Women love to dish about a good deal.
That's the strategy behind Stein Mart's first national TV campaign, which takes the focus off the discount-store chain's merchandise with simple testimonials from female shoppers about value and quality. "We dubbed it the 'sisterhood strategy' because women love to tell their friends when they've found the deal," said Tim Fisher, vp, creative director at longtime Stein Mart agency Fry Hammon Barr.
Eight TV spots launch in mid-October from the Orlando, Fla.-based independent shop. In the work, actual Stein Mart shoppers are seated before a white screen and talk to the camera, with the intention of recreating the intimacy of a friend sharing a well-kept secret.
"When I come home from Stein Mart, I like to show my husband how much I've saved him," says one woman. Another says, "I see it. I buy it. Instant gratification."
The campaign is tagged, "Once you go, you get it."
Previous FHB ads for Stein Mart—which has 265 stores in 28 states, primarily in Sunbelt markets such as Florida, Texas and California—focused on merchandise. Print ads showed models wearing the clothes and shots of products and prices. There was no tagline, but lines such as "Fashion quality, always discount prices," and "Stein Mart, what a pleasant surprise" were used consistently.
Stein Mart, which has grown from 100 stores eight years ago, offers discounts on fashions and home accessories in a department-store environment. The chain intends to fill a niche between discounters such as TJ Maxx and upscale department-store chains like those of Federated.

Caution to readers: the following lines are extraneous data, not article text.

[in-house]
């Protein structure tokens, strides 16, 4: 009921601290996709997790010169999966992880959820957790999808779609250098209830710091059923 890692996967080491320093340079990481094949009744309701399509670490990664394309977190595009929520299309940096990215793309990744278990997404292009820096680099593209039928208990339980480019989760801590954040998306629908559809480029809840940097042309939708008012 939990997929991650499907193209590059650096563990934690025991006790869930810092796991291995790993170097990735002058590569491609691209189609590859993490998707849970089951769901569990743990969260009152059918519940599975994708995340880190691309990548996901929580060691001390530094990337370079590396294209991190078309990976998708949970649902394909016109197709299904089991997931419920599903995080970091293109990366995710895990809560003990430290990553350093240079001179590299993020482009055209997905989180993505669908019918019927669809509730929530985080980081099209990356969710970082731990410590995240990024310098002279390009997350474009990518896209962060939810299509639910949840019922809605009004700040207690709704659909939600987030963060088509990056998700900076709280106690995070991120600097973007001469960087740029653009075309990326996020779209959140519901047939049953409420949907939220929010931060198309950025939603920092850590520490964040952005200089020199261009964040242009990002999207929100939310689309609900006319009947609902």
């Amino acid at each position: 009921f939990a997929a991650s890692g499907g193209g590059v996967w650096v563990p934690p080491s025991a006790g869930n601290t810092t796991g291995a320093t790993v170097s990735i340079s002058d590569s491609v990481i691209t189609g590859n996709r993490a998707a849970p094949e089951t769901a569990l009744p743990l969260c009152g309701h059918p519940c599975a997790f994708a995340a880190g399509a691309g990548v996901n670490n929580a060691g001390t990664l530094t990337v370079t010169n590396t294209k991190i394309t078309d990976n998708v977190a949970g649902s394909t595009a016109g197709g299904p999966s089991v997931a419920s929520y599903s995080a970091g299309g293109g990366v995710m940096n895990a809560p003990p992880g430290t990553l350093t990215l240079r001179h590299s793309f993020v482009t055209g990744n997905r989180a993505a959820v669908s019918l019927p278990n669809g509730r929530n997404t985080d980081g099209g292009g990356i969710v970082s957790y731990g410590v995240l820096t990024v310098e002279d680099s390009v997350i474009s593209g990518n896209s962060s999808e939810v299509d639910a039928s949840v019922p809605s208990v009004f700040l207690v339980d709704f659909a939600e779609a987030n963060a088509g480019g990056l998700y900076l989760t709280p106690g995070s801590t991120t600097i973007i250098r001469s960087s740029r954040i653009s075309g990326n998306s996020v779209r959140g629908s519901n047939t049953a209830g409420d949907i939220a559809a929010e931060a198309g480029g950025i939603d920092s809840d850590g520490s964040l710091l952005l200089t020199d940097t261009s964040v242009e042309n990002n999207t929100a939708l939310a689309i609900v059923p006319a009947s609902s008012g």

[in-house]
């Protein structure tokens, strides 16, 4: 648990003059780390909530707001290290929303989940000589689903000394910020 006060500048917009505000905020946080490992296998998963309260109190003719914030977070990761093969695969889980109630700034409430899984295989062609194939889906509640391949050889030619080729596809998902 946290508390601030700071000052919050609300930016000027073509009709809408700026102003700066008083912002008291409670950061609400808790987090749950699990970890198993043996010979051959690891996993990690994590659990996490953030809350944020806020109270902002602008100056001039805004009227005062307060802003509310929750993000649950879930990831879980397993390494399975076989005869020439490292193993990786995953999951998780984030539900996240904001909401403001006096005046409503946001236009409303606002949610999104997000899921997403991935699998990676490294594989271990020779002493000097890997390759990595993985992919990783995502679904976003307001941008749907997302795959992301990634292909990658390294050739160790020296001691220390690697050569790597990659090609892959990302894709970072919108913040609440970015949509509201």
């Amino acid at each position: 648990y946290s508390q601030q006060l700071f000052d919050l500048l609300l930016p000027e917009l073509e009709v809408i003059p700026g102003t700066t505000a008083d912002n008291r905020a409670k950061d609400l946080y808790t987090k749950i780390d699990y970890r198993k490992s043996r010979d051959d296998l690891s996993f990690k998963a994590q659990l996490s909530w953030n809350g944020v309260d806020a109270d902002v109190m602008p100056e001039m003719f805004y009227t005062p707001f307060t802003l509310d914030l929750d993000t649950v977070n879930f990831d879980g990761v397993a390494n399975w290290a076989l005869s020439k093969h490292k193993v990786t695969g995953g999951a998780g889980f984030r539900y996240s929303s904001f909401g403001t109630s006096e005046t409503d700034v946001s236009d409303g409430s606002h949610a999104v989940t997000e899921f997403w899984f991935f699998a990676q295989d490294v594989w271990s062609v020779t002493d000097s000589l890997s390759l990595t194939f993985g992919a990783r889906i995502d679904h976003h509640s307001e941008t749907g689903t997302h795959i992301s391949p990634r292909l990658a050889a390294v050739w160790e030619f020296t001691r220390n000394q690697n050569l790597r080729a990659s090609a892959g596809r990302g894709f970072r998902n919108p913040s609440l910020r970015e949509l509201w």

FHB has handled advertising for Jacksonville, Fla.-based Stein Mart—whose sales have grown 6.7 percent from $1.3 billion for the fiscal year 2001 to $1.4 billion for the fiscal year 2002—since 1991. When the chain decided to do a national campaign, it put the project up for review in March.
After hearing pitches from WestWayne in Tampa, Fla., and Interpublic Group's The Martin Agency in Richmond, Va., both larger than FHB's 50-person, $50 million operation, Stein Mart stuck with the incumbent. "They wanted to see a lot of ideas, because they were going national," said Guy Stephens, vp, brand planning at FHB.
Stein Mart, No. 9 in the apparel-chain category—The Gap is No. 1 with 2002 sales of $14.5 billion, according to the National Retail Federation's Stores—is dwarfed by The TJX Cos.' TJ Maxx and Marshalls, which had combined sales of $12 billion in 2002 and together spent $60 million on advertising.
Spending is expected to increase from last year's $15 million, but officials declined to say by how much.
"[Stein Mart needs] to make sure the net of this is to make the customer realize how they're different from Macy's, Kohl's or Wal-Mart," said Kelly O'Keefe, chairman at marketing consultancy Emergence Brand Labs in Richmond.